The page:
“In a perfect world, it would be great if … finances weren’t such a big factor in terms of who got elected,” said Paul Gessing, president of the Rio Grande Foundation, a free-market think tank. “It’s obvious that money plays a significant role in politics. The question is, is there anything that can be done to prevent that from happening? I don’t think that’s possible.”
It’s often difficult to link campaign donations to specific actions by elected officials, according to Viki Harrison, executive director of Common Cause New Mexico.
“The question about influence is a really tricky one,” Harrison said. “Sometimes it is somebody being a good citizen. It’s just this out-of-control spending and how incredibly expensive that all these campaigns are now that’s really disturbing to me.”
The nearly $2.7 million from New Mexico’s top 10 makes up a portion of more than $30 million flowing in to New Mexico campaigns or out of New Mexico by donors in the state over the 2011-14 period, the INN analysis shows.
But Demis Foster, executive director of Conservation Voters New Mexico, said such individual donors help counter large corporate spending allowed by Citizens United.
Her group’s Verde Voters PAC is the fourth largest recipient from New Mexico’s Power Players, receiving $130,000 from three of them toward its total thus far of about $626,000, including money from Toan, Bingham and Rigsby. Only about $92,500 of that total amount comes from non-individual donors.
“It’s absolutely essential that we have individuals who are aligned with our values and care about our land and our air and our water,” Foster said. “There are a lot of super PACs out there that rely on very large corporations.”
Verde Voters is focused on helping pro-conservation candidates retain control of the state House of Representatives, Foster said. All of the candidates they’ve endorsed are Democrat, while Advance New Mexico Now is trying to help Republicans take over the body.
Currently, 37 Democrats and 33 Republicans hold seats in the New Mexico House of Representatives, but the GOP is trying to knock off several Democrats so it can take power with the majority of seats.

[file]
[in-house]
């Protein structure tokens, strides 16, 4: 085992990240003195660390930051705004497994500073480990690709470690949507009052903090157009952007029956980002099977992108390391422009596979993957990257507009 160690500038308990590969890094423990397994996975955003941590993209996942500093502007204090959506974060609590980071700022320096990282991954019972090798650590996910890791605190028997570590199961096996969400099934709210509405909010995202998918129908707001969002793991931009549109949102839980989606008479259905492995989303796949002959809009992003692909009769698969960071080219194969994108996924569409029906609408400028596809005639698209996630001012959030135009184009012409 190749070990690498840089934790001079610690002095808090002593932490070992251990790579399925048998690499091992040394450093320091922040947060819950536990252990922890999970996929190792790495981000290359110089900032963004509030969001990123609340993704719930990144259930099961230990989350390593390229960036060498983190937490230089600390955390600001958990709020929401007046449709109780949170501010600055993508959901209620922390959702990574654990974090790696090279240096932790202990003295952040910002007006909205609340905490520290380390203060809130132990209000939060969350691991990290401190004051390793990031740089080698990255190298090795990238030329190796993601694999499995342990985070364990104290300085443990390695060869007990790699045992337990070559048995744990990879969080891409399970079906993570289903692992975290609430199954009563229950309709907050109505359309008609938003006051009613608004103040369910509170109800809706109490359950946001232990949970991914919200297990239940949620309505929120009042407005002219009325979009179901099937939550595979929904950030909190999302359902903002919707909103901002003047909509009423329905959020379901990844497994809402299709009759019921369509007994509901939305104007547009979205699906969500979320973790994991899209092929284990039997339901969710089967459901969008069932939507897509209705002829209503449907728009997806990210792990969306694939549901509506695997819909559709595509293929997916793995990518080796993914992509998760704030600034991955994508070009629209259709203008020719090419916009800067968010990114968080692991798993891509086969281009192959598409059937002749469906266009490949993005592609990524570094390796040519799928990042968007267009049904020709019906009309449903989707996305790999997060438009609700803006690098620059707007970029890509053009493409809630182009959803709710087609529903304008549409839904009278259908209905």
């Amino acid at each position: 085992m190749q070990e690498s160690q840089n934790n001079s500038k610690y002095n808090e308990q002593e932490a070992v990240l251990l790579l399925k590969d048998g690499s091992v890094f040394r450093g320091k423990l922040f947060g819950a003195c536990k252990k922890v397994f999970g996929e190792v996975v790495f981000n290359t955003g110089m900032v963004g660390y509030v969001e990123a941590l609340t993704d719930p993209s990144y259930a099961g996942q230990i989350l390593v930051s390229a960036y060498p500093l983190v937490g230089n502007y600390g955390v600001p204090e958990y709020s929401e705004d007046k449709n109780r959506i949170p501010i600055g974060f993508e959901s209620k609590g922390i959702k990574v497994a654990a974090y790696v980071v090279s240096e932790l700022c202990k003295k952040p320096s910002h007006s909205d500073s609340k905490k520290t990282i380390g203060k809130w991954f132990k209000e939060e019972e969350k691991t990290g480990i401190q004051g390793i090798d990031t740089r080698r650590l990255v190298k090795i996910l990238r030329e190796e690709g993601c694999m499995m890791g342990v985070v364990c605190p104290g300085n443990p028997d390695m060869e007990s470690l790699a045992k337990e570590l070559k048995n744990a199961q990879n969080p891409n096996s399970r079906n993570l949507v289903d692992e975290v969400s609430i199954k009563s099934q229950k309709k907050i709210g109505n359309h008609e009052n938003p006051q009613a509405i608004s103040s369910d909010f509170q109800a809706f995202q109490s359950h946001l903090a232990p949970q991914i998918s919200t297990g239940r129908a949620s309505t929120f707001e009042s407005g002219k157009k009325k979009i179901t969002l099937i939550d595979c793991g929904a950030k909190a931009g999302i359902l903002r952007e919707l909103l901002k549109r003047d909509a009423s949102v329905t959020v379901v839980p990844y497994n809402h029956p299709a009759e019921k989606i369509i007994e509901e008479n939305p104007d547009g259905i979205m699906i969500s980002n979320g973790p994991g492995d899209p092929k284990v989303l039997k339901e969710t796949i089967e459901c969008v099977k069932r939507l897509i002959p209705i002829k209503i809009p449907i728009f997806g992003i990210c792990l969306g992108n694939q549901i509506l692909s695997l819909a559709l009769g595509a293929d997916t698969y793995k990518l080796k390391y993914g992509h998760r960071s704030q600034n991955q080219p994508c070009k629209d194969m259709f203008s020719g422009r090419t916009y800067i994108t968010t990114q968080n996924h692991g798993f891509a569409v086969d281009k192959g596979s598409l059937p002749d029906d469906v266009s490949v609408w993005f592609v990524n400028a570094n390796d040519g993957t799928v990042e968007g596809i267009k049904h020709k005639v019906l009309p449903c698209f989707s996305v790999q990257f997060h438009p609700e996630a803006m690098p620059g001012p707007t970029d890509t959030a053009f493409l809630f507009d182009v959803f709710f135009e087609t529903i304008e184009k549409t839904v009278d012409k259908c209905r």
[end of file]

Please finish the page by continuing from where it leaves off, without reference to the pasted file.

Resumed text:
Of Advance’s $628,000 in contributions, about $182,000 came from seven individual donors, none of them on the Power Players list, while the rest came from corporations or political committees.
The top recipients of New Mexico’s Power Players:
The analysis of New Mexico’s Power Players doesn’t include donations from corporations, unions, nonprofits or political action committees to campaigns or other PACs. Also omitted is Las Vegas casino billionaire Sheldon Adelson, who gave $250,000 to the GOP super PAC Reform New Mexico Now in 2012. But he hasn’t given to any other New Mexico candidates or PACs since, so he isn’t included.
And donors to nonprofit groups such as Crossroads GPS or League of Conservation Voters, which often participate in campaigns, don’t have to be disclosed. So such donations can’t be included.
Gessing of the Rio Grande Foundation said the ability to conceal donations to such “social welfare” nonprofits is essential.
“Standing up for something that’s unpopular can have some very negative consequences,” he said. “I am a proponent of anonymity.”
But Harrison of Common Cause noted that those nonprofits, along with Supreme Court rulings allowing unlimited spending by outside groups and lifting donation limits to PACs, means there’s more money in politics than ever before.
“It’s just a completely different world than it was even six years ago,” she said. “When people have that kind of disposable money to give to campaigns, when they’re talking to candidates, I wonder what their message is to candidates. Those people are talking about something that’s going to represent their interests.”
Veteto said he doesn’t believe his money has a direct effect on how public officials make decisions. But he admitted his donations give him access to politicians such as Republican Gov. Susana Martinez.
“My largest contribution was to Susana’s first gubernatorial campaign,” Veteto said. “I got to know her on a personal level. I’ve never asked her for any favors. I’m kind of proud of that.
“Do I think that affects how she governs? Hell no,” he said. “Do I think she thinks of me when she governs? Hell no.”
More about the top donors
Learn more about each of the top 10 individual political donors from New Mexico by clicking here.
Correction: The total amount of campaign contributions for New Mexico’s top 10 political contributors was incorrectly reported originally because of a data analysis error by the Investigative News Network. The totals below more accurately reflect the amount of campaign contributions by these donors in the last two election cycles. What do we mean by saying “more accurately” reflect? Why can’t we say “accurately” reflect? Our nation’s campaign finance system is complicated. The analysis originally included contributions to fundraisers held for multiple candidates and committees as well as contributions those who held the joint fundraisers passed on to candidates and committees. That means the original analysis sometimes double-counted contributions from these 10 donors. We’ve made our best effort to be accurate by removing the bulk contributions to joint fundraisers to eliminate that duplication.
1) TOAN, BARRETT A — $759,546
2) BOWERS, GUY M — $474,966
3) JURY, VICTOR R JR — $291,750
4) SMALL, MARTIN J — $197,155
5) SCHMIDT, ELISE W — $182,400
6) RIGSBY, DAVID — $167,998
7) BINGHAM, SALLIE — $158,485
8) VETETO, MARK — $150,359
9) CHASE, ROBERT C — $139,176
10) SCHMIDT, PAUL B — $133,800
Clarification: A prior version of this article incorrectly stated that Verde Voters PAC is focused on helping Democrats retain control of the state House of Representatives.